Perhaps then we've just been attacking this from the wrong angle. Instead of having a "group" which then becomes a single abstract entity in its own right, perhaps all we really need in some cases are parenting or relatedness constraints which aim to keep the entities related together whenever they move, but aren't strict about absolute encapsulation.

    Attention should also be drawn to the hierarchical organisation of data. It may in fact be non-obvious to users that newly created objects are made the children of the last selected object, but that such organisational issues will actually end up causing grief down the track when certain operations result in totally unexpected results due to the hidden linkage.

    5. Text management is absymal
    When drawing things by hand, we're often limited by not being able to adapt our handwriting size that readily in advance to knowing that all the words we'd like to fit within a box will actually fit. This is a limitation of the medium, but is something which surely a computer can solve, since again, content can be modified retrospectively. Hence, if the content can't fit in a box with a given font size, then we know that we can just downsize the font until it will fit. Or perhaps expand the box to fit the content instead.

    But not all computer packages are made equal, and some add excessive padding to their shapes and textboxes, which means that they cannot fit any text at all below a certain size. While padding is nice, I'd like to see some more adaptive behaviour here: padding IMO is not so much about absolute padding values, but more of a relative/proportional value that is applied just so that unsightly visual collisions don't take place (anyone who's used a few particularly suspect GUI toolkits will know what I'm talking abut).

    Furthermore, it can often be difficult to set up "free floating" blobs of text, maybe lining up alongside some entities, and have them stay relative to those points, but without encountering any combination of font-size, padding madness, or alignment woes in the process.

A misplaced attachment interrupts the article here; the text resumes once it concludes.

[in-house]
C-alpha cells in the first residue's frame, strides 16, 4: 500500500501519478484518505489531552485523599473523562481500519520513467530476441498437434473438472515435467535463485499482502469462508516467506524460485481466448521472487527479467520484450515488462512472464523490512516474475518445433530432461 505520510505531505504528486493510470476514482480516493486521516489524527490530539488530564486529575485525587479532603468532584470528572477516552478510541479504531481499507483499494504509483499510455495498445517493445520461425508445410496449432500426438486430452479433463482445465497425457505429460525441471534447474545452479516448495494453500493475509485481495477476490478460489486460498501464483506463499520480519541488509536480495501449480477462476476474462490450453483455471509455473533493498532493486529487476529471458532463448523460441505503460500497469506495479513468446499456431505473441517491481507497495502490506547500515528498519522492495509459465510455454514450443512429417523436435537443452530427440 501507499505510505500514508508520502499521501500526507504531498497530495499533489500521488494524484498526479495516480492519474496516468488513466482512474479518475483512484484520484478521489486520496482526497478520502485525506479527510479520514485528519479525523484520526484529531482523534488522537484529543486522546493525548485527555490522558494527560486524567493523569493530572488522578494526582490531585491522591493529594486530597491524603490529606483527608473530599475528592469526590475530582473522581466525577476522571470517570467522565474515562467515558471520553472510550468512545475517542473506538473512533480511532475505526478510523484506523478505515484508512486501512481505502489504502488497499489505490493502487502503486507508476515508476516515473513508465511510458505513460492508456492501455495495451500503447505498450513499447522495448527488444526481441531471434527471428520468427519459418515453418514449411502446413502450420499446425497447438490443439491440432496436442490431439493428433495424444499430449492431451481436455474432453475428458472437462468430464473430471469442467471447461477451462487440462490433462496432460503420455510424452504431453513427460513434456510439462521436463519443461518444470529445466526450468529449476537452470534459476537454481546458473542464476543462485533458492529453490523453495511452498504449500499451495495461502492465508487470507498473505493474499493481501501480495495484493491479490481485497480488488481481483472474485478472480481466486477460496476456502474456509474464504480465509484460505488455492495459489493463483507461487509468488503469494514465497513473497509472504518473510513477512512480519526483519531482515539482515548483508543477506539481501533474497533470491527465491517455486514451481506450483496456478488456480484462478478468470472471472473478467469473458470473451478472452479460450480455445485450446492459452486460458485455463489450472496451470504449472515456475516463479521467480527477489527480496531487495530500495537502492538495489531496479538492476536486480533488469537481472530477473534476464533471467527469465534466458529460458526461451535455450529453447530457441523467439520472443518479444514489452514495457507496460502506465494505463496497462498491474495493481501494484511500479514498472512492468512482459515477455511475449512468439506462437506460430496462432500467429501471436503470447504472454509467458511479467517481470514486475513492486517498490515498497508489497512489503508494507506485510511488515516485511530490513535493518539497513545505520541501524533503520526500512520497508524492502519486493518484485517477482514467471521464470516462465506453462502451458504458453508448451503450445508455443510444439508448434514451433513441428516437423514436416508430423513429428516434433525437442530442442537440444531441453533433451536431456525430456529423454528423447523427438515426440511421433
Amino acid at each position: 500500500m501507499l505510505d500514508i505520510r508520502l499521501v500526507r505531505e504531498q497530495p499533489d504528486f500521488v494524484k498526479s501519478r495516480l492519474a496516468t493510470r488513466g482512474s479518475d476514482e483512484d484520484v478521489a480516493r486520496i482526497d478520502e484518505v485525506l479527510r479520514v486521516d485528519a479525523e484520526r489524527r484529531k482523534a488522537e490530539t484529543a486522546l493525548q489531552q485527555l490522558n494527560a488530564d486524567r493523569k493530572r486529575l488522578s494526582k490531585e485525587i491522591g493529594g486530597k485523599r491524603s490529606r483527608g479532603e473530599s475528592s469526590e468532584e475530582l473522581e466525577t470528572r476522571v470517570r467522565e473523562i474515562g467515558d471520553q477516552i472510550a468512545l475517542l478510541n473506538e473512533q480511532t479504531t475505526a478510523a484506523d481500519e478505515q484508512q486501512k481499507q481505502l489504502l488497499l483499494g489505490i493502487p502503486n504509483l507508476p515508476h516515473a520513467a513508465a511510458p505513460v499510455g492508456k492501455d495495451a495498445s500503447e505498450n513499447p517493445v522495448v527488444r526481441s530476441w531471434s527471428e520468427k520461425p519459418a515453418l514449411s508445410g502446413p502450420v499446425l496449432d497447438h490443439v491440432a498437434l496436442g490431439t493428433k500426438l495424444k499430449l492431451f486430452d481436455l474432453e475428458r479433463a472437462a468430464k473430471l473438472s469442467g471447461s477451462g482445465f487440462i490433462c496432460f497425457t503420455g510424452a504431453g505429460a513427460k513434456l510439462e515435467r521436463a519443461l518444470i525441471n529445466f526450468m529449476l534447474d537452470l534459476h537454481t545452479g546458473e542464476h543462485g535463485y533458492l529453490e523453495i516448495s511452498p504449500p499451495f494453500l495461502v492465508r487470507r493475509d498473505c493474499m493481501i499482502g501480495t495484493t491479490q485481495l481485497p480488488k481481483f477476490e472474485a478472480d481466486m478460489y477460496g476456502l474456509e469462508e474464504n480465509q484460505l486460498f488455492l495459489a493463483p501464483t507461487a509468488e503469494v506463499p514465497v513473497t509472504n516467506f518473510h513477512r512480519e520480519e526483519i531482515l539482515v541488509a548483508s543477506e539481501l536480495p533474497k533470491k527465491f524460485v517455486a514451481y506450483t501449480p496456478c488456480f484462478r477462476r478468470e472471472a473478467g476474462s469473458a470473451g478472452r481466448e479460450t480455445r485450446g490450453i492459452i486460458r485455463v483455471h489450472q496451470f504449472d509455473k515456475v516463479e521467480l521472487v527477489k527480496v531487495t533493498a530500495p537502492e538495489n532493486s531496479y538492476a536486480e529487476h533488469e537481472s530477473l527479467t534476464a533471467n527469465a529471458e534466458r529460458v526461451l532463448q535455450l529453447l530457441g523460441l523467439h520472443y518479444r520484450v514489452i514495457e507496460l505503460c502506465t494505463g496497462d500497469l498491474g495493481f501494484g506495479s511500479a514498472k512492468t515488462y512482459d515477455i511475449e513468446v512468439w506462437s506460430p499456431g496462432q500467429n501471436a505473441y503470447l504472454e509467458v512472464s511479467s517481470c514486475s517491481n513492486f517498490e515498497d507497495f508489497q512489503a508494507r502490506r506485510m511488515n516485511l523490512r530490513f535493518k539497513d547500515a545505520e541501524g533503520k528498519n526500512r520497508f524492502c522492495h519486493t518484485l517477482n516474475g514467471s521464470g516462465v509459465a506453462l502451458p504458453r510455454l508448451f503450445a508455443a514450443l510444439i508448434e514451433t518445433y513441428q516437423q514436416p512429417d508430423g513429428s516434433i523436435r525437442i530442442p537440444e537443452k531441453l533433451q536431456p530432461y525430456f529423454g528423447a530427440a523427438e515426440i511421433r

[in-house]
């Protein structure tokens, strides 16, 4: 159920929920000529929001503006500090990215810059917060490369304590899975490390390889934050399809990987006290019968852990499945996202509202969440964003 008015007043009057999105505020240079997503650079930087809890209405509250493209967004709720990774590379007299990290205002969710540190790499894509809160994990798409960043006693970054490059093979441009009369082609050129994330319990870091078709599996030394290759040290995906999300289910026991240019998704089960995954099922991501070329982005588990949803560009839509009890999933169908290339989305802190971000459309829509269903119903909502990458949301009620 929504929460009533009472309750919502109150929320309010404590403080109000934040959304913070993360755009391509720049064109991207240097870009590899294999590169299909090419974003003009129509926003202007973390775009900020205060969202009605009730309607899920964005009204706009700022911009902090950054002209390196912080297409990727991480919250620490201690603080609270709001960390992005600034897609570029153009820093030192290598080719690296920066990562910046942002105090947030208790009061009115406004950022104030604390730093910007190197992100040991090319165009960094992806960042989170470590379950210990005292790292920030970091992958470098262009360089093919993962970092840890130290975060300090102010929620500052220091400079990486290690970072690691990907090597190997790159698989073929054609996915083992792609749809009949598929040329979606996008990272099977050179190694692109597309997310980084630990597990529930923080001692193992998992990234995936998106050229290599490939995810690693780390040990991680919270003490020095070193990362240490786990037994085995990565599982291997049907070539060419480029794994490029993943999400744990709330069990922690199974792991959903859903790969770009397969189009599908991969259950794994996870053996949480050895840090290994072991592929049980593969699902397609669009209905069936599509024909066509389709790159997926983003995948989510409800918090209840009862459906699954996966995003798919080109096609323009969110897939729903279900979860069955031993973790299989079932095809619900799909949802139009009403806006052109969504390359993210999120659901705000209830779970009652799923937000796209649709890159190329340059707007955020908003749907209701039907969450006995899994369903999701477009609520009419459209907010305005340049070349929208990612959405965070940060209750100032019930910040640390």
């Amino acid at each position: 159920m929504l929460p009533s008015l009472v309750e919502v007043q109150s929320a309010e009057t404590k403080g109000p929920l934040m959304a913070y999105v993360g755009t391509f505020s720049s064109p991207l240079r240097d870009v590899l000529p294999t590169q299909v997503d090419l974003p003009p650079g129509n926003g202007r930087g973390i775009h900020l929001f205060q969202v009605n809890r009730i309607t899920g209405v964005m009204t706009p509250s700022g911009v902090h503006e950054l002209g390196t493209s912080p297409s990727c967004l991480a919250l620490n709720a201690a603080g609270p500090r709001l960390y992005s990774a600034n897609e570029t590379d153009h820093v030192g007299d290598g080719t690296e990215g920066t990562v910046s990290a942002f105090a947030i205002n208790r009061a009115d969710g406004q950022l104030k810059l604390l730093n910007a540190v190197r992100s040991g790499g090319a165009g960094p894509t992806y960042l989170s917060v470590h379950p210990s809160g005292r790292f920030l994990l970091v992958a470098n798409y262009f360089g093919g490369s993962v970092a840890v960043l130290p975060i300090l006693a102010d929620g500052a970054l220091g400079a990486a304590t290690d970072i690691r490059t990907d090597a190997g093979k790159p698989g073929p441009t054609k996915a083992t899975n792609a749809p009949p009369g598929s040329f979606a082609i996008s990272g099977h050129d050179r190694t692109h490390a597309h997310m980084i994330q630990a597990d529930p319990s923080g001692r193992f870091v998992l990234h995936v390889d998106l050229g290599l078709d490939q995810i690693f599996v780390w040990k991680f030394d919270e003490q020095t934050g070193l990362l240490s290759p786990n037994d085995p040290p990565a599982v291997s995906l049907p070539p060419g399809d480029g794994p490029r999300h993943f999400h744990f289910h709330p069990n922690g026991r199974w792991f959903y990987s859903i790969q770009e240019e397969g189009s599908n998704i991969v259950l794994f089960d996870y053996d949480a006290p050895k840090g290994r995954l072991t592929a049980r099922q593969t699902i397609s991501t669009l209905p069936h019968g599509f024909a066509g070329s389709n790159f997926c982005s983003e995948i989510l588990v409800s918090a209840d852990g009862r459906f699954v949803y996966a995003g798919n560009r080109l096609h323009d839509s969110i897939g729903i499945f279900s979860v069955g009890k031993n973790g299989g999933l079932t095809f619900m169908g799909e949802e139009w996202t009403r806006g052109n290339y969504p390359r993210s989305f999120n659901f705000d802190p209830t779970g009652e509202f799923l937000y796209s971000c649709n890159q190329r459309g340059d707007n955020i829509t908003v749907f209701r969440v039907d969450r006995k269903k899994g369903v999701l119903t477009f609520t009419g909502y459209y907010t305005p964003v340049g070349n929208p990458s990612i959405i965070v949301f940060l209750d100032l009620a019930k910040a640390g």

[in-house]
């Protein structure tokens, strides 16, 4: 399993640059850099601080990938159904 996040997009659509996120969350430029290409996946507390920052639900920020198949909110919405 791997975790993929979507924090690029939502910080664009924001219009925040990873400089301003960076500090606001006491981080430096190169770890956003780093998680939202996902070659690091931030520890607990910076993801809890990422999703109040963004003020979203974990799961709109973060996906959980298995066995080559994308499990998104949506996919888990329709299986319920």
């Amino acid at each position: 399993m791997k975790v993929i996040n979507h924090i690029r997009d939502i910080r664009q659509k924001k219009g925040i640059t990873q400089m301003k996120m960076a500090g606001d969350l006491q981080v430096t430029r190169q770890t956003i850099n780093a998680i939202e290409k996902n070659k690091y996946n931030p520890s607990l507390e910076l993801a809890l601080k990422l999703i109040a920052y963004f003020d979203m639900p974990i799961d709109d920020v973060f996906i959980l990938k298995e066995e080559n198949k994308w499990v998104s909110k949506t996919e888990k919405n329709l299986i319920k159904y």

6. Overly optimistic context switching
    One moment you're trying to select and tweak the handles of and object. The next, you've managed to select the whole of another five objects on the side. Two clicks later, you've just dislodged a few of the handles of one of those five objects.

    As much as this may not be a popular thing for people to hear, IMO there is a case to be made about the excessive overloading of selection and manipulation of selections on to the same mouse button. While perhaps not immediately clear, it is something that can and does result in a clearer conceptual model for interaction where there's no ambiguity on the possible interpretations of a command. This in turn simplifies things.

    What can we do about this?
    I'm aware that there was an attempt at this general sort of thing in the past, with "DTP Blender" (a heavily modified fork which has long since died off, and which tried to present these sorts of diagramming 2D tools with a Blender-styled interaction paradigm).

    Perhaps that method was a bit extreme, and may not necessarily be the best approach in terms of long-term maintainability. But at the time, that's all there was that would have the necessary levels of flexibility.
    However, this is now 2011 (and soon 2012), the second decade of the 21st century. Surely we can do better.

    With the recent bpy changes in 2.5, we now have a credible "addons" system that has tighter integration with the rest of the system. With a few additional tweaks, even more powerful things can take place.

    I've been thinking over this idea for a while now while bashing away at one or other misbehaving 2D tool, and think that perhaps it's finally time we had another crack at this problem.

    Bring on the z-depth layered 2D goodness!


    1. I'm not sure if it fully solves everything, and maybe you've seen it before, but ever heard of the software 'freemind'? I was impressed when I first saw it. (Perhaps I missed something too.)

    2. Freemind only covers a very limited subset of what needs to be covered. I've tried it a while ago, however, it was still a bit clunky to use.

      AFAIK, it is really only best for constructing concept/semantic webs but would fall down on tasks such as flow diagrams or UML.

    3. Worked with several tools and stayed with Conceptdraw PRO. I was looking for how to make vehicular networking diagram and found it with Conceptdraw.

      I must say that I'm very impressed with this product. Also their CISCO items look very professional. If you have cisco email, check cisco wiki for the special prising.

      I love to make different flowchart templates for each type of business, can recommend Conceptdraw Pro with Social Media Response solution for it.